One of the reasons I love the Reformed tradition is that it teaches that the whole Bible is for the church, not just the New Testament, or the portions of the Old Testament that sound like Jesus. I believe that the Reformed tradition is the biblical position, but I also recognize that the Bible is what reforms the Reformed. However, the beauty of the Bible is expounded wonderfully in the Reformed tradition seeing a single covenant of grace from creation to recreation (and I enjoy it because it includes our children, like God does). So anyway, here is a little bit of Calvin,
“Let us then lay it down confidently as a truth which no engines of the devil can destroy–that the Old Testament, or covenant which the Lord made with the people of Israel, was not confined to earthly objects, but contained a promise of spiritual and eternal life, the expectation of which behoved to be impressed on the minds of all who truly consented to the covenant…For, even now, the only kingdom of heaven which our Lord Jesus Christ promises to his followers, is one in which they may sit down with Abraham, and Isaac, and Jacob…thus [Christ] giving a sure earnest, that everything which he did and suffered in the purchase of eternal salvation, belonged to believers under the Old Testament just as much to us.” Institutes, II.x.23.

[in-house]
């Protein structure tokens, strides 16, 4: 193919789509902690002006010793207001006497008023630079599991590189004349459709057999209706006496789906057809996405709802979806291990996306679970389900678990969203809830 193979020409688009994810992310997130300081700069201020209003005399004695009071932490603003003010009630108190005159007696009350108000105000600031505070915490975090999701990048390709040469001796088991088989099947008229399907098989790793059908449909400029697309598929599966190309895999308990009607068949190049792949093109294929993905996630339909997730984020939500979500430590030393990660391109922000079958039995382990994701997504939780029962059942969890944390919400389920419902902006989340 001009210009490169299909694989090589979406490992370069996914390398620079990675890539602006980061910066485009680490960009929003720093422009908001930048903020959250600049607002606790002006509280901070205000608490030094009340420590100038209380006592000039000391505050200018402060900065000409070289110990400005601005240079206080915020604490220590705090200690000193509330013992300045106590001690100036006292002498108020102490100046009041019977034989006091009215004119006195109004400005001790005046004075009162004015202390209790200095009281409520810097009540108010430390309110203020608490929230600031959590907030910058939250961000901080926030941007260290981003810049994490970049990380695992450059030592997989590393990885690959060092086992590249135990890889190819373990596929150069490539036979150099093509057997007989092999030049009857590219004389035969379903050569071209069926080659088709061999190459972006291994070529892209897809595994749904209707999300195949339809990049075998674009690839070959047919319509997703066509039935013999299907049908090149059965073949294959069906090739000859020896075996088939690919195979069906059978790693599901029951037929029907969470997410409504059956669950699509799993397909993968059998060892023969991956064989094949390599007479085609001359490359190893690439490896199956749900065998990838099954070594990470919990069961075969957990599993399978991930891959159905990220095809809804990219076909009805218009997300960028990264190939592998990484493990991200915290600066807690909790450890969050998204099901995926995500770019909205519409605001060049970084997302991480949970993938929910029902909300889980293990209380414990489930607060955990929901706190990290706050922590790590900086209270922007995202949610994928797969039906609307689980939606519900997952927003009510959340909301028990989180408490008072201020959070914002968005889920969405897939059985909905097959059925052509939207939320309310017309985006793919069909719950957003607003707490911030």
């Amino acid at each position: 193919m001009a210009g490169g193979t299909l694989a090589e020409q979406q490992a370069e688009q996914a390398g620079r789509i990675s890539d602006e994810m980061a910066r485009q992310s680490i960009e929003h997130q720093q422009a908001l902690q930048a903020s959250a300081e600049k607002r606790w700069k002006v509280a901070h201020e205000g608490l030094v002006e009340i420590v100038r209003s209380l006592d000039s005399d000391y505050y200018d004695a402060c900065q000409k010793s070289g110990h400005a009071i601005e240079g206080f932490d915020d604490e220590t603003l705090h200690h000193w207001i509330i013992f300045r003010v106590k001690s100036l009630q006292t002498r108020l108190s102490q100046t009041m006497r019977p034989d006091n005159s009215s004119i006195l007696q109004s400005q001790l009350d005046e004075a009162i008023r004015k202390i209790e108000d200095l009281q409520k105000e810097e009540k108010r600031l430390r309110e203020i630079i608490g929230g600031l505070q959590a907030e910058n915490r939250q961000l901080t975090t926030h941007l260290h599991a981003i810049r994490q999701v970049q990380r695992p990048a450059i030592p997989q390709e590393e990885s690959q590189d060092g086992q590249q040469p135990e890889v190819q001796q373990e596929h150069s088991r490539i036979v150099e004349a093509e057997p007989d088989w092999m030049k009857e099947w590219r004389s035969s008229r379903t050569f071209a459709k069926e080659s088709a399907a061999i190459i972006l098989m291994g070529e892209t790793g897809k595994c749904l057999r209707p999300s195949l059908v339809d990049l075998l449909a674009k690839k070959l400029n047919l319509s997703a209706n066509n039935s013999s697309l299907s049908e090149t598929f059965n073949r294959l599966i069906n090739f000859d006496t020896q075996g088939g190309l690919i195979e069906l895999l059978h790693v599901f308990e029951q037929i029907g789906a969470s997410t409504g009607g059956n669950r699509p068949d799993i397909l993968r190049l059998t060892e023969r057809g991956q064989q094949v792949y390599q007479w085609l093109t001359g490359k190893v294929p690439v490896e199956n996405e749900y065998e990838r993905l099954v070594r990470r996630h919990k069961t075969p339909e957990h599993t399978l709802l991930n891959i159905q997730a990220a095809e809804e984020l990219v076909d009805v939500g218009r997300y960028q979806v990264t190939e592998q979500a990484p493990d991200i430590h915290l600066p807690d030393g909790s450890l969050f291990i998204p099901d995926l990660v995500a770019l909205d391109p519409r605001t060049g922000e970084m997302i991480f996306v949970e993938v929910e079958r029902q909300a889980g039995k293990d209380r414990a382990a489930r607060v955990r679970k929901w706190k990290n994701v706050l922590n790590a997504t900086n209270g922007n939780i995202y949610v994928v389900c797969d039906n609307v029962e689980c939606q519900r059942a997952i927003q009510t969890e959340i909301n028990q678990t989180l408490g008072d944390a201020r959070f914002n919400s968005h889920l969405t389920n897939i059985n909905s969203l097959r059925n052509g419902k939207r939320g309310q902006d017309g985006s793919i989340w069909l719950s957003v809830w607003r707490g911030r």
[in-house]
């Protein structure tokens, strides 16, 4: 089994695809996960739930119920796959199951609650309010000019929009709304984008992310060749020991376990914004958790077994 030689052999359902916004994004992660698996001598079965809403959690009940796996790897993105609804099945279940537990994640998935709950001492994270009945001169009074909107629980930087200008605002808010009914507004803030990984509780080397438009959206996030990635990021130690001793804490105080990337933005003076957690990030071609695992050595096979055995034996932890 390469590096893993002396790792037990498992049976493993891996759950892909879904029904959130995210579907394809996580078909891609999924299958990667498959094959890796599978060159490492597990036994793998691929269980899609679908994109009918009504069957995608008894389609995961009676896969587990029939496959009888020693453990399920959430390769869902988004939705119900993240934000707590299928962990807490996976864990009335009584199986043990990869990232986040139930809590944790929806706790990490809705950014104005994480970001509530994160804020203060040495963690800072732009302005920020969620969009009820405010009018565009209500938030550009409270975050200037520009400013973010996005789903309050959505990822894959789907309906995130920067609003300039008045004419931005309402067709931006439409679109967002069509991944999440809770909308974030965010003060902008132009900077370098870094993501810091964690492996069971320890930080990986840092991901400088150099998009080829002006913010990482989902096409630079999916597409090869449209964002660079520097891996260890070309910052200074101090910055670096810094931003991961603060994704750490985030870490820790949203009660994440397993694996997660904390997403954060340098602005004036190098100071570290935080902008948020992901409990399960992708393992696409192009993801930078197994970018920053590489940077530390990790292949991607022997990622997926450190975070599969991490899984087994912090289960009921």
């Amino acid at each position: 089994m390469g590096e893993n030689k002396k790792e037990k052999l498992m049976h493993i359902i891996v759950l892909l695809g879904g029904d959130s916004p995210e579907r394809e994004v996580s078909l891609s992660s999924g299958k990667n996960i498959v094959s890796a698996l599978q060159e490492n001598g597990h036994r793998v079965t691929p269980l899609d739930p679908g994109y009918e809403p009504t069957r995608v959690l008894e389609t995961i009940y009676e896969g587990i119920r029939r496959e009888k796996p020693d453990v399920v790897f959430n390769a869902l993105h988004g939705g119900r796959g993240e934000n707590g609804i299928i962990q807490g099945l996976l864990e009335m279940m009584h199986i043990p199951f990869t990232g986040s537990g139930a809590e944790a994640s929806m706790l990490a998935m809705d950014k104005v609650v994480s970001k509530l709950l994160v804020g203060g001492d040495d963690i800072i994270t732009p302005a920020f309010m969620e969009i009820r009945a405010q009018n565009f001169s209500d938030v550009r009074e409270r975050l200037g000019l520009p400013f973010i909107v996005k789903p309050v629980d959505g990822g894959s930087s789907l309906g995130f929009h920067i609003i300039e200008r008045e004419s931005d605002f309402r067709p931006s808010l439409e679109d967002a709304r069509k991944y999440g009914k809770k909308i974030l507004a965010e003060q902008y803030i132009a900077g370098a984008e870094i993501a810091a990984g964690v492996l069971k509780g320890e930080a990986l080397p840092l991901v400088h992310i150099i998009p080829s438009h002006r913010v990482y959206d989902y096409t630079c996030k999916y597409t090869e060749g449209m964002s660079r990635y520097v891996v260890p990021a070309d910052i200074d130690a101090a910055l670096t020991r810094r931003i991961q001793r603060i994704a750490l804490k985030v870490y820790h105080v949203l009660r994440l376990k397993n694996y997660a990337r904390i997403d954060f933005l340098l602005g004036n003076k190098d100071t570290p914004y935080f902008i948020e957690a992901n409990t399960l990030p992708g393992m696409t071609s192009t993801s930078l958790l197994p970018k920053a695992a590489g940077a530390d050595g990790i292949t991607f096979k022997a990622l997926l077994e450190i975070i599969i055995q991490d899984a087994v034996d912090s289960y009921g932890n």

Christ is the hinge, the fulcrum, the bond, the glue, the fullness, the linchpin, holding the covenant of grace together. For all those who have believed the Gospel, whether its promise like Abraham (Hebrews 11:9-10), or in its fulfillment like you and I (Galatians 3:7-9), we are of the same covenant (Galatians 3:14). When a Christian dies, and enters into glory with Christ, he will see his father Abraham who also entered God’s house by the blood of the Son. Your family history, therefore, is much longer, and more detailed than you know.